The question before the trial judge was not whether the bonus plan was ambiguous, but “whether the wording of the plan…was effective to limit his right to receive compensation for lost salary and bonus during the period of reasonable notice”.
The Court found that the term, “active employment” was not sufficiently clear to deprive the employee of his claim to a bonus that he would have received had he not been wrongfully dismissed. The employee was granted compensation for the loss of bonus for the length of his notice period, which added $58,386.64 to the judgment he obtained against his former employer.
Lin v Ontario Teachers’ Plan, 2016 ONCA 619
On the same day that the Paquette decision was handed down, the Court of Appeal delivered their decision in Lin, a case which also dealt with the subject of incentive compensation and the loss of the opportunity to earn that compensation in a wrongful dismissal action.
Mr. Lin, an employee with eight years of service, was terminated, allegedly for cause and claimed damages for wrongful dismissal. The trial judge found that the employee had been terminated without just cause and awarded him 15 months damages in lieu of notice. Included in the employee’s damages were specific amounts that the employee would have earned pursuant to the employer’s short-term and long-term incentive plans. The employer, the Ontario Teachers’ Pension Plan Board, appealed the decision on numerous grounds, including that the employee was entitled to be paid in accordance with the company’s bonus plans.
At issue was the fact that the two bonus compensation plans had similar language which the employer argued disentitled the employee to any bonus after his employment was terminated. These “forfeiture provisions” were introduced in 2010, a year before the employee was dismissed. The employer’s alternative argument was that the plans contained language, prior to being amended in 2010, that provided for no bonus payment after termination of employment. The Court of Appeal summarized the employer’s central argument as being that the “trial judge erred in determining that dismissed employees are always entitled to compensation for bonuses” 1.
Citing Paquette, the Court of Appeal in Lin noted that “’[d]amages for wrongful dismissal may include an amount for a bonus the employee would have received had he continued in his employment during the notice period, or damages for the lost opportunity to earn a bonus. This is generally the case where the bonus is an integral part of the employee’s compensation package’” 2
The Court looked at the language of the two plans and rejected the argument that the employee was barred from recovery of compensation for the loss of the bonus or opportunity to earn a bonus. The Court likened the wording of these terms to the “active employment” provision in Paquette, and found that it was “insufficient to deprive a terminated employee of the bonus he or she would have earned during the period of reasonable notice”.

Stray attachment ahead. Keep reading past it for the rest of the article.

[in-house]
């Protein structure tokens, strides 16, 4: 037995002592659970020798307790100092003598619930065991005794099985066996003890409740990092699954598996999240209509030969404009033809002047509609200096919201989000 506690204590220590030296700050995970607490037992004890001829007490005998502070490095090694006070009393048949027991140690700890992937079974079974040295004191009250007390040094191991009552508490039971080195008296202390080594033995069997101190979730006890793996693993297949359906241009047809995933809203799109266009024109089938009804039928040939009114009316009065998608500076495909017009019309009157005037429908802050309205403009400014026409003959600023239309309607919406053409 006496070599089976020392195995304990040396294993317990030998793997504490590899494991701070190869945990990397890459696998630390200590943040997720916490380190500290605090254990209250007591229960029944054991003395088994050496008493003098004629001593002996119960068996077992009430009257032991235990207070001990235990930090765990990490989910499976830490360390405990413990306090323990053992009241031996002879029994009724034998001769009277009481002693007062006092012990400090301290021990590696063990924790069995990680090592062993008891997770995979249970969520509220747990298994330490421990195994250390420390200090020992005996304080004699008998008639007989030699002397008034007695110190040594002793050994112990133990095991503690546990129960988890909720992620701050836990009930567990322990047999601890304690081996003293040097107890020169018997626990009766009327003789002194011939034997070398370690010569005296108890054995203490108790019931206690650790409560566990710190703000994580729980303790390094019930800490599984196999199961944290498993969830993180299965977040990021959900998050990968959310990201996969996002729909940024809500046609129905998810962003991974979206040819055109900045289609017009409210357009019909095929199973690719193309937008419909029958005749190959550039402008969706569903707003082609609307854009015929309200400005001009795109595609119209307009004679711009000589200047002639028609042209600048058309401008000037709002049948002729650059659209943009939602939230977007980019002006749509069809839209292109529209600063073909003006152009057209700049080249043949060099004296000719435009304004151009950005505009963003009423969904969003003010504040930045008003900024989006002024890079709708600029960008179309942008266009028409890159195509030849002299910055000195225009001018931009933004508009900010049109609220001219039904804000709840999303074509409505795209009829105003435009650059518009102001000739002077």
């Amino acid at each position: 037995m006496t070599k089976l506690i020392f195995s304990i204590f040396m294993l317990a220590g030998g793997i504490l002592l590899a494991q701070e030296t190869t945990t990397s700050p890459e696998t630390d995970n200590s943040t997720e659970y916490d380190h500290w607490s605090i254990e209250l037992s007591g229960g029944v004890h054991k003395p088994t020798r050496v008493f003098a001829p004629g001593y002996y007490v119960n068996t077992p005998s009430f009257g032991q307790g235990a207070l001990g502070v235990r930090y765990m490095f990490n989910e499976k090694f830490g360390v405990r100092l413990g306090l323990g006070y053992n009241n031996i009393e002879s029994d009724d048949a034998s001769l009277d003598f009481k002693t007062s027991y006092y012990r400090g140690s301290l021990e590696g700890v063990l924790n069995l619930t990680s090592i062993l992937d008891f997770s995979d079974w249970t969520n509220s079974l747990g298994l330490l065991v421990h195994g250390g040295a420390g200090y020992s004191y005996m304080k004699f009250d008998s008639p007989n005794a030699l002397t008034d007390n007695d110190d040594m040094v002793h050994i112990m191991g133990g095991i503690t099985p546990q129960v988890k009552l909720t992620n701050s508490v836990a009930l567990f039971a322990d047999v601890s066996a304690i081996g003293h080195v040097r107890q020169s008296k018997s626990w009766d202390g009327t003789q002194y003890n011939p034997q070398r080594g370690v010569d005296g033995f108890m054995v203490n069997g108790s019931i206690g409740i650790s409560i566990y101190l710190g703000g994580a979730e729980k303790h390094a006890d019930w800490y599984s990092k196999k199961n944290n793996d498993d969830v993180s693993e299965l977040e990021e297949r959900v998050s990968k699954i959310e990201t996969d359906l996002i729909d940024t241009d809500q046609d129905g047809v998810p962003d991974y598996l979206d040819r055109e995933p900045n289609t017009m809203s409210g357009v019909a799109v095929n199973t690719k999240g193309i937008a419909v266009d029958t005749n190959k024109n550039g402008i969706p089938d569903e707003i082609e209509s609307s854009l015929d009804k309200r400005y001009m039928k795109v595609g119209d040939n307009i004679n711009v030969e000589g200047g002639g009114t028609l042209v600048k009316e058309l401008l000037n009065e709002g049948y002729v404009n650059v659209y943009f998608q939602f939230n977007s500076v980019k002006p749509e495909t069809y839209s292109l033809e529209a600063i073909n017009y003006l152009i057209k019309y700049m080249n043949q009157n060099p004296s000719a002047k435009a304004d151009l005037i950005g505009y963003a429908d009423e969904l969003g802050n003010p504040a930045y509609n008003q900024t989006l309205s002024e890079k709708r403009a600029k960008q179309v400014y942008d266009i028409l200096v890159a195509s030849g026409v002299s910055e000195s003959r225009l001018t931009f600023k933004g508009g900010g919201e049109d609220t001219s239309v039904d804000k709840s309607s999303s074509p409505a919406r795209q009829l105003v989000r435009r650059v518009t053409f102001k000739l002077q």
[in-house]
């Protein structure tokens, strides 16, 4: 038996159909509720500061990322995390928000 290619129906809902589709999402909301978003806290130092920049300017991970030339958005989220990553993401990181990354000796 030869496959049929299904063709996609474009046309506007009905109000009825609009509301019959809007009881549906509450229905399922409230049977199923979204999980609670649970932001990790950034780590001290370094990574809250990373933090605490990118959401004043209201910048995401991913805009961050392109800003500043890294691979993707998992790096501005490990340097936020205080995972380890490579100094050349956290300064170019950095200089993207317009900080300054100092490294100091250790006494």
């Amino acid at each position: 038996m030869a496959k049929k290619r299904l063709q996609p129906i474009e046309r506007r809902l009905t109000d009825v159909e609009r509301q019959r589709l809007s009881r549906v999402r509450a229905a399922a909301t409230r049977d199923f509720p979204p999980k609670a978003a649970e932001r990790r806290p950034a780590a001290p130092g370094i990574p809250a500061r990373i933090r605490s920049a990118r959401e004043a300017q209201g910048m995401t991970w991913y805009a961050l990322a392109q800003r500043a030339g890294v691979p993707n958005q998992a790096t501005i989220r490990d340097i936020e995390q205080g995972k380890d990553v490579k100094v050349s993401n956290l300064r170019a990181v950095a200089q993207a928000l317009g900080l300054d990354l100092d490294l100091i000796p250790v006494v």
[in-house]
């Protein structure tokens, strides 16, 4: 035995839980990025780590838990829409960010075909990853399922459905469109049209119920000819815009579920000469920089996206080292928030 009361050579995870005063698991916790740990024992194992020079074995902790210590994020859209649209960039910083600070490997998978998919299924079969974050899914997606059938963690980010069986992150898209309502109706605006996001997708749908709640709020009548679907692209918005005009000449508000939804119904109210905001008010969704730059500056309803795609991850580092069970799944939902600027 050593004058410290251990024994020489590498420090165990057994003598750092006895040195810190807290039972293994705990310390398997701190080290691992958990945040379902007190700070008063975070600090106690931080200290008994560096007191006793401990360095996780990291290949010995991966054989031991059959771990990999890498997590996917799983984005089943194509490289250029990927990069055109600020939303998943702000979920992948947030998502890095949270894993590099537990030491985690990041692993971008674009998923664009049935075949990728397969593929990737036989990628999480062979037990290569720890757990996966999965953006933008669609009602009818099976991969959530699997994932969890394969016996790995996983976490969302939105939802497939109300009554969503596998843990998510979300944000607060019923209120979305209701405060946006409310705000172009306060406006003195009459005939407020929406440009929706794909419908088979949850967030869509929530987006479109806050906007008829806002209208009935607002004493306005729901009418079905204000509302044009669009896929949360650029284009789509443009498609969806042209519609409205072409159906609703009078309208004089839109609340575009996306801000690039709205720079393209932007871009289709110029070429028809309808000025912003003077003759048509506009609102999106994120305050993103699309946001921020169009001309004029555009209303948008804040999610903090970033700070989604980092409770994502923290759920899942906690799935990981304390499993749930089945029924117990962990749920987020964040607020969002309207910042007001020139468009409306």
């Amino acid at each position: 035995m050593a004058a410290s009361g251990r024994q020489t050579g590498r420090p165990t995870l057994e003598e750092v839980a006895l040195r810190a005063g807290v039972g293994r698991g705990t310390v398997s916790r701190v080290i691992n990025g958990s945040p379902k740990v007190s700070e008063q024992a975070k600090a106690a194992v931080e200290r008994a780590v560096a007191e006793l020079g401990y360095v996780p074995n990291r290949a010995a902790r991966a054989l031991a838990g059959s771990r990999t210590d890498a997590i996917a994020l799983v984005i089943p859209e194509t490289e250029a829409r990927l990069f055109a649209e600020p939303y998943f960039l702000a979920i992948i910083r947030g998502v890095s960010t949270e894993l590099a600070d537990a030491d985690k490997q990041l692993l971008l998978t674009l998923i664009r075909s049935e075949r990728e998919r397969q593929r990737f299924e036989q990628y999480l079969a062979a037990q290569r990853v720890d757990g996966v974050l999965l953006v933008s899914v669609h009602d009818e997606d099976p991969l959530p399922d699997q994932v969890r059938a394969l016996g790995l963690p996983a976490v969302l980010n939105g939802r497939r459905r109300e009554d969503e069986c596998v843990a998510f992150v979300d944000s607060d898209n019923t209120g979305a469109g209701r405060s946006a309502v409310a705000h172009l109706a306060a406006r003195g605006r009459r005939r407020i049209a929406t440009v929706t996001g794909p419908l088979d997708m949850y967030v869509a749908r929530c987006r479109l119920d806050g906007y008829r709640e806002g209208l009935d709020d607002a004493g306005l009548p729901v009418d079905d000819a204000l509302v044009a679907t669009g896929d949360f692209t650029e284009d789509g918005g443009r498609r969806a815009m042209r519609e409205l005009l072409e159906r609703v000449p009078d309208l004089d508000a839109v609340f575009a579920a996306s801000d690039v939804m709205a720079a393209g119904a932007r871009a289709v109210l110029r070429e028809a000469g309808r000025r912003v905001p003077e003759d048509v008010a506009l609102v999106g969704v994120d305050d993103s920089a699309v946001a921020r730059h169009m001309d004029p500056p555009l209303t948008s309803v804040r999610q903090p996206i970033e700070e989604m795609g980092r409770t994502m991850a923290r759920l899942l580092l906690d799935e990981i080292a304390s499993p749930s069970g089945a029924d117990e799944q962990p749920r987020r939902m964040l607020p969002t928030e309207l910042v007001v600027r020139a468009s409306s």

An employee who has been wrongfully dismissed may be entitled to damages for the loss of bonus and the opportunity to earn a bonus and other loss of incentive compensation. Damages are not restricted to salary, wages and benefits. Employees are also entitled to compensation for the loss of bonus and other forms of incentive compensation unless the wording of the employment agreement is clear in limiting recovery of incentive compensation upon termination of employment.
Written employment contracts and policies that reflect the goals of the organization and include reasonable limitations on incentive compensation upon termination of employment are necessary. Where a bonus is, as the Court in Paquette noted, an “integral part of the employee’s compensation package”, it is more likely that the employer will be responsible for payment of the bonus to the employee upon termination of employment, or an amount that reflects the loss of the opportunity to earn a bonus. In determining that amount, the Court will look at the amount of prior bonuses or incentive compensation paid to the employee.
These cases demonstrate the importance of written employment contracts and policies that clearly define any limitations on the payment of bonuses and other incentive compensation upon termination of employment.
1 Lin, supra, at para 8.
2 Lin, supra, at para 84, citing Paquette, supra, at para 17.